The first time I saw him, I couldn’t help feeling a twinge of guilt. There I was, cruising down the snow-dusted sidewalk with my wool coat, fleece-lined gloves and sheep-skin boots. I had worked hard to perfect the blend of warmth and trendiness. I knew I was the image of fashion as I sauntered on, my hands filled with an assortment of bag handles; my first Christmas shopping.
And there he was. He didn’t look like most homeless people; that’s what caught my attention. If he had looked like the thousands of others in NYC, my eyes would have skimmed right over him. But he was different. Oh, his clothes were certainly ragged, although his tatters looked like they had once been a fine suit. But it wasn’t his clothes. Mostly it was his eyes. His gaze caught mine and held it for the longest second, and in that look there was none of the misery, or hopelessness that normally glaze the eyes of such individuals. Instead I saw kindness, hope, even a sliver of sympathy, as though he pitied me. I pulled my eyes from his. I kept walking and mentally reviewed his image. He seemed to be of indeterminable middle-age, not old enough to be my father, not young enough to be my peer. Scruffy. Gloves without fingers, shoes that were wearing thin. And a book. Odd.
I planned to go to my warm apartment, wrap my presents, and forget him. My plans seldom work. I found myself on the same sidewalk next day. He was there, as if he hadn’t moved. I made a point not to meet his gaze. But my conscience was nagging me. So I walked into several shops, slapped plastic on the counters, and finally emerged with an armful of bags. My last stop was a bakery. Two dozen bagels and a steaming cup of coffee later, I walked towards him. Standing before him, I suddenly felt awkward.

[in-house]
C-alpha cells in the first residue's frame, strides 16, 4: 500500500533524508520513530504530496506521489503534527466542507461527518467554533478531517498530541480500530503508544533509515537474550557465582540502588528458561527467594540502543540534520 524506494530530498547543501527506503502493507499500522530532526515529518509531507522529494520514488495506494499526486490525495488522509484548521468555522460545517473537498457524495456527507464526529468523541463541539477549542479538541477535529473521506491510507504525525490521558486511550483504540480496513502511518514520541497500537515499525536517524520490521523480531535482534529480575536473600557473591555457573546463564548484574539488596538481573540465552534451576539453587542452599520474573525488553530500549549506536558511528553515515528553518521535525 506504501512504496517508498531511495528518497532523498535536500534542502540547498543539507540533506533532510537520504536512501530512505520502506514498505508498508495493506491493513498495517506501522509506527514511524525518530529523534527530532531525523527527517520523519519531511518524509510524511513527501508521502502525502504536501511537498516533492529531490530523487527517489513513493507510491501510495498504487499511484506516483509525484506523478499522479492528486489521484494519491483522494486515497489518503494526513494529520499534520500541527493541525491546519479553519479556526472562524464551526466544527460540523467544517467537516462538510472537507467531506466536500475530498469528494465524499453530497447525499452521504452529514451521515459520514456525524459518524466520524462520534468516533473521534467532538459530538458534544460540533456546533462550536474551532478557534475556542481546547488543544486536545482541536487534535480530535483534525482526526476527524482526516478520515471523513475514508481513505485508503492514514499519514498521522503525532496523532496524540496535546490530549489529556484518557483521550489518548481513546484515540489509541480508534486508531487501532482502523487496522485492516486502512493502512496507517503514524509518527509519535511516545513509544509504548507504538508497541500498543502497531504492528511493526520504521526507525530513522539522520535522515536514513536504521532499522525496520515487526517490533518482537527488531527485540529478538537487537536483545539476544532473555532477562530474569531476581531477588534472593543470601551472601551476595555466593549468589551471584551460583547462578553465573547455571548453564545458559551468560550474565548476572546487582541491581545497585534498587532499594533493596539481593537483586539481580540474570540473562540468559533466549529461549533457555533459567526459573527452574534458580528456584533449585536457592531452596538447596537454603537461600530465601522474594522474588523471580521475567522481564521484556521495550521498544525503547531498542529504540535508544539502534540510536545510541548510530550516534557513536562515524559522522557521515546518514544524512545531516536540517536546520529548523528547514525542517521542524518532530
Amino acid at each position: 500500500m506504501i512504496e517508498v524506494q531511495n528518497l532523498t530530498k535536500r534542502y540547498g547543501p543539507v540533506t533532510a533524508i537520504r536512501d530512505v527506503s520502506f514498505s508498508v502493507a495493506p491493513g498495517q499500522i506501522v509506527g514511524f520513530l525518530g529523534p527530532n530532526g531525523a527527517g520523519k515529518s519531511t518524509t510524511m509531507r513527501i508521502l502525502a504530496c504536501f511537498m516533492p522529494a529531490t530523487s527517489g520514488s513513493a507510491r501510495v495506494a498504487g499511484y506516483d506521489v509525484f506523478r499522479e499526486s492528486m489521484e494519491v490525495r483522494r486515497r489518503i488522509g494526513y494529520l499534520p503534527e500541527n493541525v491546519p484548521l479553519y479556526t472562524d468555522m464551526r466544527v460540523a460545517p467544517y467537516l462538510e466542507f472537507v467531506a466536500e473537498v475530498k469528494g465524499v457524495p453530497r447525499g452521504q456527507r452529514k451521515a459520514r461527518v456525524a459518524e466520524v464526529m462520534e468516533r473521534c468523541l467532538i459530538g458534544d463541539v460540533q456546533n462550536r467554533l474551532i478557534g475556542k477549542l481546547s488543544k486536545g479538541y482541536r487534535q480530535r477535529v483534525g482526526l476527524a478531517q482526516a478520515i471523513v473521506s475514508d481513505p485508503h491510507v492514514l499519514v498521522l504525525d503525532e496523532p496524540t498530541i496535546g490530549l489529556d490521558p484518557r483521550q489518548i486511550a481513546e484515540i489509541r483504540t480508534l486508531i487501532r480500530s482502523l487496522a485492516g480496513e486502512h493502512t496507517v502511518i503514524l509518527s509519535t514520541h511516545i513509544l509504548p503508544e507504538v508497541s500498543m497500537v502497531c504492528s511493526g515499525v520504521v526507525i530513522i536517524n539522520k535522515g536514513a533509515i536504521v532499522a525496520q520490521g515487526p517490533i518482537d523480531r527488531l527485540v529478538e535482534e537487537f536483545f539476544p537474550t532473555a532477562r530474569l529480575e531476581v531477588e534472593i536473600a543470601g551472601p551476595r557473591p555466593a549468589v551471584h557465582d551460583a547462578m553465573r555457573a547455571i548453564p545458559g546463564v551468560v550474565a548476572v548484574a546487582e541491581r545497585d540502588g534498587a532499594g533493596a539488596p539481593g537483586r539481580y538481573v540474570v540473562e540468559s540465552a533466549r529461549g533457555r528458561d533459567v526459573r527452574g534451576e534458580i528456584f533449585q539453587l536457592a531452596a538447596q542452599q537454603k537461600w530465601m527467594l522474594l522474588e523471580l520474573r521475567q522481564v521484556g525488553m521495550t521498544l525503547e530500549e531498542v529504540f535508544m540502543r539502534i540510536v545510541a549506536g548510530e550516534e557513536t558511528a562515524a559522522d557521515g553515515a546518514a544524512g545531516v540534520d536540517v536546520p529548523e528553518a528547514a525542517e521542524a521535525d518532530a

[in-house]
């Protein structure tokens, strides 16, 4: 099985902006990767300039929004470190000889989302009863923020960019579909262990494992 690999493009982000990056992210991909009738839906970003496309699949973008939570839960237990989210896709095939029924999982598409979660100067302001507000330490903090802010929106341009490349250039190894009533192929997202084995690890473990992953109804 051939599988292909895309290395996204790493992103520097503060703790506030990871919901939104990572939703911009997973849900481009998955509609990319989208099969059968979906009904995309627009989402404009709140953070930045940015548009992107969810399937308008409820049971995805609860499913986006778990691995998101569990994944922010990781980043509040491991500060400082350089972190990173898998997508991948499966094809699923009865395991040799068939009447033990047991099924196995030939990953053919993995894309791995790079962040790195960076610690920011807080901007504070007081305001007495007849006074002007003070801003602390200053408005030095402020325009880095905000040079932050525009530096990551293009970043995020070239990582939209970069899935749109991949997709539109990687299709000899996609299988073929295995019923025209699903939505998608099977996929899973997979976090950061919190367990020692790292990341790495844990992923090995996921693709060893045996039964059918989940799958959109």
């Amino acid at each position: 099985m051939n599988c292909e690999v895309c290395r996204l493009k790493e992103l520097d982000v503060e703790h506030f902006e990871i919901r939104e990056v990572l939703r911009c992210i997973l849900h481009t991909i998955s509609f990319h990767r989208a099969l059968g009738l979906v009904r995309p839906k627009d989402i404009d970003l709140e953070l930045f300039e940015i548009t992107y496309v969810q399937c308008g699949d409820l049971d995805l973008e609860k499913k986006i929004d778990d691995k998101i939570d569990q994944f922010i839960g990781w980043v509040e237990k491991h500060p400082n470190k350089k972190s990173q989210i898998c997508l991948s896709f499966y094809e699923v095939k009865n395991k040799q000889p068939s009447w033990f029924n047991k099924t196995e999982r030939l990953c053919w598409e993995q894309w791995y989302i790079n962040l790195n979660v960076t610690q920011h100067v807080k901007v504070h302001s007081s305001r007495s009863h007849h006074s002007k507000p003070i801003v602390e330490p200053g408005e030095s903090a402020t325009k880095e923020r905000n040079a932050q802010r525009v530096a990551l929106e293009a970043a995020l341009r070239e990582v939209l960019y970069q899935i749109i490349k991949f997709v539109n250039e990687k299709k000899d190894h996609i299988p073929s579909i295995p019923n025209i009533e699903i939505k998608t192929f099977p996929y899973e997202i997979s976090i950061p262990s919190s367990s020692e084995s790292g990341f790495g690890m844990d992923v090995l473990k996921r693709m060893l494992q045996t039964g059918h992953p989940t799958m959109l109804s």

“Uh, Merry Christmas,” I said, holding out the packages. He didn’t look at them, but met my gaze and smiled in a disconcerting way.
“Merry Christmas to you,” he said. His voice was so kind I couldn’t help but smile back. I placed the bags on the ground, nudging them with my foot, and held out the cup. He still didn’t look at the bags, but accepted the coffee with a quiet thanks. Not sure what to do next, I was preparing to walk away when he spoke again.
“Why did you say ‘Merry Christmas’?” Afraid I may have offended him, I found myself apologizing.
“It’s just habit.” He nodded.
“I thought as much.” He patted the ground beside him, and I found myself responding immediately.
“Do you know why I said ‘Merry Christmas’?” I shrugged. “Because I truly wish everyone to feel the joy of Christ and see His blessings.” I tried not to show my skepticism. What blessings did he have?
“Do you know, I’ve been sitting on this corner every day for three years now, and you’re the first one of Them to say something to me.” He nodded towards the people on the street.
“Why do you bother? Isn’t there some shelter you could go to?” He gave me that disconcerting smile again.
“I don’t do it for Them. I do it for the others like me. You see, Thems out there, like you, don’t see their need. You think you have it all. The Mes, though, they understand their need. I may not be able to give them food or shelter, but I can give them something more.” He held up the book I had seen…a Bible. “I can share with them the true meaning of Christmas, or life. If I try to talk to Thems, I’m treated like I’m insane. Thems only look at the surface. Mes have nothing on the surface; they look deeper.” He smiled.
“Thanks for the coffee. I have something for you too.” He proceeded to open his Bible, and, to my horror, rip out several pages, handing them to me.
“It’s okay, I have it memorized. Here’s what Christmas is really about. Thanks for stopping to talk to me. Now,” he nodded at the bags, “go give those to a Me who really needs them.”
I got up to go, thinking that this must be the most sincere pastor I had ever met.
“How is it you know so much about Thems?” I asked, collecting the bags.
“I used to be one of Them.”
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